JOURNALIST: If the LNP is elected is this something you hope they will match?

DRISCOLL: Absolutely, at the end of the day I think it should be bipartisan support, it’s that good a project.

JOURNALIST: And the $12 million, remind us all how far along can this get the project, what will we see with the $12 million?

DRISCOLL: Okay, so we’ve invested the initial $5 million into general infrastructure and for driver education infrastructure. Moving forward obviously we would be investing it into infrastructure that will give us a good return on our investment, so we can fund the driver education. Without looking at it in detail, I think a speedway and drag strip would be two things that would be most useful in that area.

JOURNALIST: How excited is the community to get out there and get going?

DRISCOLL: Well the last time we had a media poll on how good this was we had 90 per cent support, our social media is reaching huge numbers so I think the community is very supportive.

JOURNALIST: Just got another question for Cathy sorry, just on another topic.
The CEO of Adani was on the ABC last night basically saying that he is not concerned that if Labor takes government the Adani mine won’t go ahead. So will Labor promise to support the Adani mine if elected?

O’TOOLE: I have been very clear about this, I have said if the project stacks up, it stacks up, ticks all the regulatory boxes, it goes ahead, that is it. Labor has always said, that if this project stacks up it would go ahead. We would never take a decision to put our country at sovereign risk, that would not happen. So at the moment that is where the project is, it sits with the state at the moment. I have also been very very clear, asking South East corner, or demanding the South East corner to get out of North Queensland’s business. We need to know, people in our community need to know that the goal posts aren’t shifting every five minutes. It’s not good for the bigger picture, it’s not good for the fact that people may question why would I invest in Queensland it’s too hard. That’s not fair on our community, we need jobs, we need an economic stimulus, and that’s what we will get.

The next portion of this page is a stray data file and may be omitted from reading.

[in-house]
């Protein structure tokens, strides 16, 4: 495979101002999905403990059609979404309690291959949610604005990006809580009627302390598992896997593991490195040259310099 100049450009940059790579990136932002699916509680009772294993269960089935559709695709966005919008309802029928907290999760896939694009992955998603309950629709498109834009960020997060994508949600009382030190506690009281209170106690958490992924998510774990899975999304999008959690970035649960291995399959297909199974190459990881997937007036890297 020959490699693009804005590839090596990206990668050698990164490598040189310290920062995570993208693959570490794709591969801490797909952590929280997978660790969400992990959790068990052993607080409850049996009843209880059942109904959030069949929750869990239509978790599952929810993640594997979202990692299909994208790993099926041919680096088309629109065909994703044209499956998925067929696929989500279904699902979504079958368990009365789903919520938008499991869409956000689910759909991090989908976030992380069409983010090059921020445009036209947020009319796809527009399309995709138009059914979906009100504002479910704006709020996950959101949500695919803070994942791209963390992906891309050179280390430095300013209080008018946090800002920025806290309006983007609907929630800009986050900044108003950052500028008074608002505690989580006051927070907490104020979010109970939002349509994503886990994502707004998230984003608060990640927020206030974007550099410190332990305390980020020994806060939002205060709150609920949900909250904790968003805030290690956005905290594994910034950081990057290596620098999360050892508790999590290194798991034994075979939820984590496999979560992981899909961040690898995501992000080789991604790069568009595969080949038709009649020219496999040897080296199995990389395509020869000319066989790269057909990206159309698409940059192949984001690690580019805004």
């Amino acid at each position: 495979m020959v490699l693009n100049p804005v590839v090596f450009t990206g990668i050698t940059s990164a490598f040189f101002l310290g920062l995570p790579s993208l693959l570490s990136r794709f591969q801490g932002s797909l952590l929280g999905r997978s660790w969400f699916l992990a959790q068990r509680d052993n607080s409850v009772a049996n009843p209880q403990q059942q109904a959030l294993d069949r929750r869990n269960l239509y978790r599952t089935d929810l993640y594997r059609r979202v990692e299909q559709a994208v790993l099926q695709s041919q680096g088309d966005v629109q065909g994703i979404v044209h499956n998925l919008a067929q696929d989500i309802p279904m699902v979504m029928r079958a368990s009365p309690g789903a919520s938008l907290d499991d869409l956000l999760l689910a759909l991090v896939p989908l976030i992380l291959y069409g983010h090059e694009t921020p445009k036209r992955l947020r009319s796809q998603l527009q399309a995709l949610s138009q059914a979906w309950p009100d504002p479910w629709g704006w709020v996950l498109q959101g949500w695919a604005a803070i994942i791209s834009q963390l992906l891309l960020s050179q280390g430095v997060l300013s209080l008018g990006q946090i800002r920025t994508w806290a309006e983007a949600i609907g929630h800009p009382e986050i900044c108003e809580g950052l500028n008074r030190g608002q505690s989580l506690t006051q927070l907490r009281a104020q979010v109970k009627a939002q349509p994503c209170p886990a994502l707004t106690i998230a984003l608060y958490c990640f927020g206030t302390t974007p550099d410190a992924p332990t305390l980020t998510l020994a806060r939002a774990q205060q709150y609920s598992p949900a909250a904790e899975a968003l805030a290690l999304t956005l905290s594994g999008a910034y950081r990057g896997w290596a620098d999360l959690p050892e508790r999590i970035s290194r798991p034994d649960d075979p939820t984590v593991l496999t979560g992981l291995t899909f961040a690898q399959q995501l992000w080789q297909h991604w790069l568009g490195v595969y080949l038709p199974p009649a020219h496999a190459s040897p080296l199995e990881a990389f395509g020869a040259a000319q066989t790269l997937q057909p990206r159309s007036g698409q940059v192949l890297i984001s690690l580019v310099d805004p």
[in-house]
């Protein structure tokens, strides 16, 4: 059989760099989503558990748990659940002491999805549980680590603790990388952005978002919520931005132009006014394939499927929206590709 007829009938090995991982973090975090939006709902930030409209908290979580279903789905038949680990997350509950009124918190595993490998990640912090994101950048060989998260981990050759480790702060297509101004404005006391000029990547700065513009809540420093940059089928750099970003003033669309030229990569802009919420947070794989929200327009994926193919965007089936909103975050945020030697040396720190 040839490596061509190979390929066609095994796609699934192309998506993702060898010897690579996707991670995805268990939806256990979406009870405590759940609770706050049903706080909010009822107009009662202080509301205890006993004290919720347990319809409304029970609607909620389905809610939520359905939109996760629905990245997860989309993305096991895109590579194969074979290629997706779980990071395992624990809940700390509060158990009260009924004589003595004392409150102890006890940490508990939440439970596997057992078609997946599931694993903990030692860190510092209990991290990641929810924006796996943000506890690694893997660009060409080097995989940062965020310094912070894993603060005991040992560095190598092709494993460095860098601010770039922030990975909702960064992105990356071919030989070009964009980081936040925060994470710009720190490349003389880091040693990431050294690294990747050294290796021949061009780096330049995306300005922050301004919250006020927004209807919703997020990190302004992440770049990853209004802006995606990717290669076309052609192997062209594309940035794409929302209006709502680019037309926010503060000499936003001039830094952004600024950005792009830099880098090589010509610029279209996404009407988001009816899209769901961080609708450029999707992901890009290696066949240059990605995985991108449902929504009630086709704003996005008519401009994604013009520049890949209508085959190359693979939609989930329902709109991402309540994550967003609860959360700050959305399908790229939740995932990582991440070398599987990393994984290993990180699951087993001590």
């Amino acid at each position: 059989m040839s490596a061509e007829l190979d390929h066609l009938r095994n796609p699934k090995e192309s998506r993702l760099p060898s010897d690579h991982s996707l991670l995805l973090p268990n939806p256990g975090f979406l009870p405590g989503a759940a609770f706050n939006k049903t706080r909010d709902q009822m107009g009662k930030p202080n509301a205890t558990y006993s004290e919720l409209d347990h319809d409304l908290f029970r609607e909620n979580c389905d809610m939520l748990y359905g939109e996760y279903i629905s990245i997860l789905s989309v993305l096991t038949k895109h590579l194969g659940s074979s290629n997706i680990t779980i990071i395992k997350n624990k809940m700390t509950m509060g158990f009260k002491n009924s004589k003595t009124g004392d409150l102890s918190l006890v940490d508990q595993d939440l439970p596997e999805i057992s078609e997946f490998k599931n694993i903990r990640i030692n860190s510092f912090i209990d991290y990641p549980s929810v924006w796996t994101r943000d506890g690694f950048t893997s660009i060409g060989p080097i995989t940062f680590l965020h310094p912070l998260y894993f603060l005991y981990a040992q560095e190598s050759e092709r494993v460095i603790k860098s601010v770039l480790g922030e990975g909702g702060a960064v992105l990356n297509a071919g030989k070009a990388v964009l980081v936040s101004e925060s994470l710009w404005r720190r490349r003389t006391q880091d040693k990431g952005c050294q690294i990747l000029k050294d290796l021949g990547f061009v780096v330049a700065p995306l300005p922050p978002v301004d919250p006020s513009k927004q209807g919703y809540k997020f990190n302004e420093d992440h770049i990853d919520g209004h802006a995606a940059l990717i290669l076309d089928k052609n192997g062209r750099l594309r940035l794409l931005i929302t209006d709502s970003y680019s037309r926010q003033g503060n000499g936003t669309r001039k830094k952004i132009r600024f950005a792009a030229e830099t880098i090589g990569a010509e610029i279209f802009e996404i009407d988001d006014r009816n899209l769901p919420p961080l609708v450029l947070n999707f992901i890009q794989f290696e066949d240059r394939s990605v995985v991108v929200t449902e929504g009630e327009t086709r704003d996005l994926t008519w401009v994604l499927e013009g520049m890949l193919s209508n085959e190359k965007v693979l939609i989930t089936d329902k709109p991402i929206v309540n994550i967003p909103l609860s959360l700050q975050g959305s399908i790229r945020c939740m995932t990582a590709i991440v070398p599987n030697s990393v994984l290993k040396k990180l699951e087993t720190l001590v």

CLARE: Maybe just add to that just another important point, Cathy is absolutely right we are not interested in creating sovereign risk,  but the other point is that one project alone is not going to create all the jobs we need here in Central and in North Queensland.
If you have a look at the stats something like 28,000 people who are unemployed and looking for work from Rocky to Cairns, and so it is important that we have got a government, at a state and federal level, as well as council, that are looking at projects that we can invest in that are going to create more local jobs.
This is just one example of it, but so is the port expansion, so is the water pipeline project, so is everything that we’ve announced so far in the campaign. It’s about creating more local jobs, and one of the areas where the federal government could do a hell of a lot more is to get money out of the Northern Australia Infrastructure Fund and invest it in the local community.
The NAIF was announced four years ago next month, and at the moment they still haven’t spent one cent out of that fund in Queensland. There have been some announcements, we’ve heard the promise of money for the airport here, but still not one cent has been spent in Queensland, and that was four years ago that was announced.